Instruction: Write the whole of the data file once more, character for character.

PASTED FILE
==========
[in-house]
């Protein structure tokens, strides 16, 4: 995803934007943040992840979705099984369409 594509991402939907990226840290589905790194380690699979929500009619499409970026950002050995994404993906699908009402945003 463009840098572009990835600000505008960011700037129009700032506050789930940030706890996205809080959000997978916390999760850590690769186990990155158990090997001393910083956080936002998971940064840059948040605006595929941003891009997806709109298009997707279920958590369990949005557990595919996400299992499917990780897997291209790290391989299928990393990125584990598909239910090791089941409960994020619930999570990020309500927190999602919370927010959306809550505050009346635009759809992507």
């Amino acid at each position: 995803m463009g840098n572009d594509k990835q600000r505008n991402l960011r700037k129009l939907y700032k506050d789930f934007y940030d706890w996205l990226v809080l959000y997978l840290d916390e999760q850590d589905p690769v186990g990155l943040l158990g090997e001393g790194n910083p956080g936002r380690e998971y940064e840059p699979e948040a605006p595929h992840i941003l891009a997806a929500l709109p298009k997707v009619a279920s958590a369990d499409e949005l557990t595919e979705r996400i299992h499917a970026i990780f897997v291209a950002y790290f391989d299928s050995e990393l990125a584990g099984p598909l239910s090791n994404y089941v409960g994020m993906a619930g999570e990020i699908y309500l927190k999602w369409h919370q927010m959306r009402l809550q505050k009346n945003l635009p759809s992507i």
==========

[in-house]
């Protein structure tokens, strides 16, 4: 995803934007943040992840979705099984369409 594509991402939907990226840290589905790194380690699979929500009619499409970026950002050995994404993906699908009402945003 463009840098572009990835600000505008960011700037129009700032506050789930940030706890996205809080959000997978916390999760850590690769186990990155158990090997001393910083956080936002998971940064840059948040605006595929941003891009997806709109298009997707279920958590369990949005557990595919996400299992499917990780897997291209790290391989299928990393990125584990598909239910090791089941409960994020619930999570990020309500927190999602919370927010959306809550505050009346635009759809992507």
């Amino acid at each position: 995803m463009g840098n572009d594509k990835q600000r505008n991402l960011r700037k129009l939907y700032k506050d789930f934007y940030d706890w996205l990226v809080l959000y997978l840290d916390e999760q850590d589905p690769v186990g990155l943040l158990g090997e001393g790194n910083p956080g936002r380690e998971y940064e840059p699979e948040a605006p595929h992840i941003l891009a997806a929500l709109p298009k997707v009619a279920s958590a369990d499409e949005l557990t595919e979705r996400i299992h499917a970026i990780f897997v291209a950002y790290f391989d299928s050995e990393l990125a584990g099984p598909l239910s090791n994404y089941v409960g994020m993906a619930g999570e990020i699908y309500l927190k999602w369409h919370q927010m959306r009402l809550q505050k009346n945003l635009p759809s992507i």